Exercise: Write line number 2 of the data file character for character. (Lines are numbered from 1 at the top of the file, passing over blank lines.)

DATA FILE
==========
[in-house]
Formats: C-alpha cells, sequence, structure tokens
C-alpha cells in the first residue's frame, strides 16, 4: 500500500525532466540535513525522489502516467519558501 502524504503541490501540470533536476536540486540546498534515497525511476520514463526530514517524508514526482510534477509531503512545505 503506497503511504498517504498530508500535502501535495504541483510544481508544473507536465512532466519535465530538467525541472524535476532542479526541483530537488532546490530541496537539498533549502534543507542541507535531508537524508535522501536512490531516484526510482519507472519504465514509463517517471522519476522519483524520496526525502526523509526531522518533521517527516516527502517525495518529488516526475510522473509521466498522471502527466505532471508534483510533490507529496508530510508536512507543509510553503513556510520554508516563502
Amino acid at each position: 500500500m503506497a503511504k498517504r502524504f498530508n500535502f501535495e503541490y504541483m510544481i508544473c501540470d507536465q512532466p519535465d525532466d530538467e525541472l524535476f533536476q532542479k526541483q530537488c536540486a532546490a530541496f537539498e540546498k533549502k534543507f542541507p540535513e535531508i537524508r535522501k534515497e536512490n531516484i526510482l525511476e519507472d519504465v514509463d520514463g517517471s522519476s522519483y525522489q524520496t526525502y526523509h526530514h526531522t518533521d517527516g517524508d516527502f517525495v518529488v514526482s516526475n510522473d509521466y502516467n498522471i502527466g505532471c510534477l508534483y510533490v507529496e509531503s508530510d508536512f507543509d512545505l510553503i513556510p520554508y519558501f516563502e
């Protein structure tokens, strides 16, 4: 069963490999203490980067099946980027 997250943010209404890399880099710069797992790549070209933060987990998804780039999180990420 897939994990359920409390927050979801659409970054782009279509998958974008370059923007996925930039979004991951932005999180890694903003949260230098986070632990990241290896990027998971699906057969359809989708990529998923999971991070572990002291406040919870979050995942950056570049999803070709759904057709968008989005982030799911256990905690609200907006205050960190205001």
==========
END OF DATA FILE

Formats: C-alpha cells, sequence, structure tokens